Ready to Move on In Love?

How Do You Know If You’re Ready to Move on in Love?

When you activate a shared love with another person you create an emotional connection with that person which remains long after that lover has been separated from your active life. How do you know if you’re ready to move on in love?

You might be seeking for the answer to how do you know if you’re ready to move on in love because you know you’re going to be ever-connected to your former lover, and the connection is even more severe if you shared an intimate physical relationship.

Sex complicates the moving on of it all because as you are contemplating entertaining another lover, the lingering connection to your former lover(s) is at the very least awkward and confusing.

In a perfect world, the first time you fall in love, you would meet your one true love and live out your lives together, hand-in-hand, for the rest of your life happily ever after.

Also, in a perfect world, you would experience a long succession of tragic love interests which break your heart and allow you to experience how interacting with another person on a deep level could be enjoyable and one of the most catastrophic, painful chapters of your life.

Love is love, and there is really no wrong way to do it. Your love journey will be different than any other person. No two love journeys are alike, though they may share some similarities. So, any attempt to give anyone advice is fruitless.

I can make suggestions, and you must decide for yourself what is good for you to consider and what is not. In fact, that is all coaching is; reviewing a variety of options with you, letting you decide which options and actions are best for you, and supporting you in the creative process.

That said, these seem to be the best ideas to consider prior to moving on to another relationship in the best way.

It’s Over

Relationships are tricky business, and those lingering connections can confuse any attempt to connect with another person, so cutting the ties to your greatest ability will go a long way in leaving your heart open enough to embrace a new love.

Let your feelings be your guide about the healthiness of creating space by setting boundaries which protect your heart from either hurting or re-engaging the love trance all over again.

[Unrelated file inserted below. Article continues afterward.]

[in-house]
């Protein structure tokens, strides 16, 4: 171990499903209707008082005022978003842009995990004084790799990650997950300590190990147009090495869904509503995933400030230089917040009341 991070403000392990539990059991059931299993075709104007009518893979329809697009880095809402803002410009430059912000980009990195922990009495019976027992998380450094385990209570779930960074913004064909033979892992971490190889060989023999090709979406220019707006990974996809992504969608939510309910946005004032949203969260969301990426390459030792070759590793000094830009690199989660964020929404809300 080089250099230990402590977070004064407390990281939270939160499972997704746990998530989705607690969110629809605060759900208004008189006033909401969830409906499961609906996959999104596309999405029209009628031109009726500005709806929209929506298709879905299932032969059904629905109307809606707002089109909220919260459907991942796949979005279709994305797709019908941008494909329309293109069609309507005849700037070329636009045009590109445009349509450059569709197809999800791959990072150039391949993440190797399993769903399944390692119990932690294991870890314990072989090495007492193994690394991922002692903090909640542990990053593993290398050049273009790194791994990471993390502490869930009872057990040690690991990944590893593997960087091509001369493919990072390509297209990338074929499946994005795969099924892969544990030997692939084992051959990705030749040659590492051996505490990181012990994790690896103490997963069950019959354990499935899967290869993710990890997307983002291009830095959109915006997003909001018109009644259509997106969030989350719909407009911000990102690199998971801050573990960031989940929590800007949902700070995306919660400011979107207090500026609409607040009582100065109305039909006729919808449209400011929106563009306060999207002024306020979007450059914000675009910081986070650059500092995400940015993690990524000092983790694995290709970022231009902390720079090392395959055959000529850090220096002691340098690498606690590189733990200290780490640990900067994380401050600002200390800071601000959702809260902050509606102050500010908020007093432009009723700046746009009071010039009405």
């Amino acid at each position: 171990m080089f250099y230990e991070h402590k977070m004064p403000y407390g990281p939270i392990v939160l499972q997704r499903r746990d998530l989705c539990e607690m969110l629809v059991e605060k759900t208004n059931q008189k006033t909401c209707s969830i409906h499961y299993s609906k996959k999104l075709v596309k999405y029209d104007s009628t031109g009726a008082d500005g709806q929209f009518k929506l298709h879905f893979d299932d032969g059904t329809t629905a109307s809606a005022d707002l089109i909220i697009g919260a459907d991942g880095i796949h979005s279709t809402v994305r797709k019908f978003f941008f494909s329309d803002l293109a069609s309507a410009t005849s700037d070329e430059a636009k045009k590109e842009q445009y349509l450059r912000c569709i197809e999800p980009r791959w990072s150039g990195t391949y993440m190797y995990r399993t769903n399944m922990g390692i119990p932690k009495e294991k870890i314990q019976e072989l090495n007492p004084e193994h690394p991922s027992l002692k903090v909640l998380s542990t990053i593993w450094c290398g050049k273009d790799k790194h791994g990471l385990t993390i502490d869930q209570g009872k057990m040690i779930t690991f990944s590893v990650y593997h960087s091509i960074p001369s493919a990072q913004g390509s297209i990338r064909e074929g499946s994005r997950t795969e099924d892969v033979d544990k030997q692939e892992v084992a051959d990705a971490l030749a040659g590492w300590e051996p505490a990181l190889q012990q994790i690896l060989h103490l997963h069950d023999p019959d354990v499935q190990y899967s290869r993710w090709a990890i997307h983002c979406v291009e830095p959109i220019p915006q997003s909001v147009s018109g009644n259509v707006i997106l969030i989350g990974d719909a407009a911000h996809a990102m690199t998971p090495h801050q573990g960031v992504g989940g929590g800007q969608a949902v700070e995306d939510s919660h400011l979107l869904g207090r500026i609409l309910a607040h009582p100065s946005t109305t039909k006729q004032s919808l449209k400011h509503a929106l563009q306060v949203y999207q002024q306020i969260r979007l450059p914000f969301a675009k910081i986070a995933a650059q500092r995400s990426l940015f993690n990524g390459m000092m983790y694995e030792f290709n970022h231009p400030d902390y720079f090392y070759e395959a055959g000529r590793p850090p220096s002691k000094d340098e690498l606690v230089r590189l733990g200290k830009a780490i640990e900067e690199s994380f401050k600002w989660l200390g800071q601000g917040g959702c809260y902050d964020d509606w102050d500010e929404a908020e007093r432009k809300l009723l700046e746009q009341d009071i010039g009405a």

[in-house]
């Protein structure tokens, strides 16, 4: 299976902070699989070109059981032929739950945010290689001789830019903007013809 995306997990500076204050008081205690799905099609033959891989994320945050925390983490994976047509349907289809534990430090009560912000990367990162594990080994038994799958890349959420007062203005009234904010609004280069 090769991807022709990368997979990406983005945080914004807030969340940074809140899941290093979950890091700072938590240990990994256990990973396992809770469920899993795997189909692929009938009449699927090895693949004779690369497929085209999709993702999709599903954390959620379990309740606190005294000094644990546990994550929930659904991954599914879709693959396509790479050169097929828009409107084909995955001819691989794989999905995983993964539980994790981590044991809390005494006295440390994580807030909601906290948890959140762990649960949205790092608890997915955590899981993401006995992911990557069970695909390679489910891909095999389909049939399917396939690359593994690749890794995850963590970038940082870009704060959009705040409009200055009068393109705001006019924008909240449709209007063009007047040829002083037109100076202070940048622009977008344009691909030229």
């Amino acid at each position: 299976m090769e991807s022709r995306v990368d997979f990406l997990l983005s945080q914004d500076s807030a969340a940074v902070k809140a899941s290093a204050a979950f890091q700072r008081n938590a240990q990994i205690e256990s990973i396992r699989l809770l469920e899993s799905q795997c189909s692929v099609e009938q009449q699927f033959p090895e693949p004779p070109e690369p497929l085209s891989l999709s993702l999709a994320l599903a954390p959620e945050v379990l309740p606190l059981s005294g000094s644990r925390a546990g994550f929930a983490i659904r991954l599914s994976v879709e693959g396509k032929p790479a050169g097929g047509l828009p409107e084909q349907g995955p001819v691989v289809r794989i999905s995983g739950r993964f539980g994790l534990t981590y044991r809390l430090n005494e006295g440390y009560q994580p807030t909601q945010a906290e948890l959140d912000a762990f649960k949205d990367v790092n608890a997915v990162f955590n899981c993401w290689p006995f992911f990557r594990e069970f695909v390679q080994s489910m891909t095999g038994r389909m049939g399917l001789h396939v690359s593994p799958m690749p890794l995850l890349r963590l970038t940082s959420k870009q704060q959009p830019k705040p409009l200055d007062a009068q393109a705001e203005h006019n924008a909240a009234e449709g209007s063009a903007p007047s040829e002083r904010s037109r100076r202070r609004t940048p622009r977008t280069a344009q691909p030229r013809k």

Being in the throes of love creates energetic, physiological, electromagnetic, and a barrage of chemical reactions in the brain and throughout your body, which cause you to fall in love all over again, if you are exposed to a former lover if you experience him or her with any of your five senses.

At least for a while (probably 90 days) do not allow yourself to be exposed to your ex- if possible because you need this time and space to heal, so you can be ready to move on in love.

Nostalgic Emotional Ties

If you want to be ready to move on in love, you have to let go of your former expectations, the hopes, and dreams you held deep within your heart about your former lover.

Ruminating about what could have been will only cause you emotional pain throughout the separation and have you longing for vying for another chance to right wrongs. You cannot change the past or make things right. What is done is done and so is this relationship.

There’s no need to focus your attention on all the things that went wrong or all the good times which were so enjoyable. These nostalgic efforts need to be avoided, at least for the 90-day period (or however long you need) for healing yourself.

You need to find ways to think or talk about your life with your ex- without significant emotional impact, positive or negative.

You know you are closing in on healthfully being ready to move on in love when you can think back on your love experience without passionate fantasizing or heavy emotional pain.

Residual Love

Understand that maintaining a residual love for your ex- is totally acceptable and healthy unless your relationship, even if you were with a toxic or abusive lover.

Residual love must be respectful of your protection if your self and your heart, as well as the memory of your former lover, without feeling emotional pain or resentment.

Let this residual love be tempered by realizing that things just are as they are, and the past is the past. You and your lover shared these moments, but the time has come for both of you to move on in love, going your separate ways.

You love and look after yourself, love your ex- and hope the best for him or her.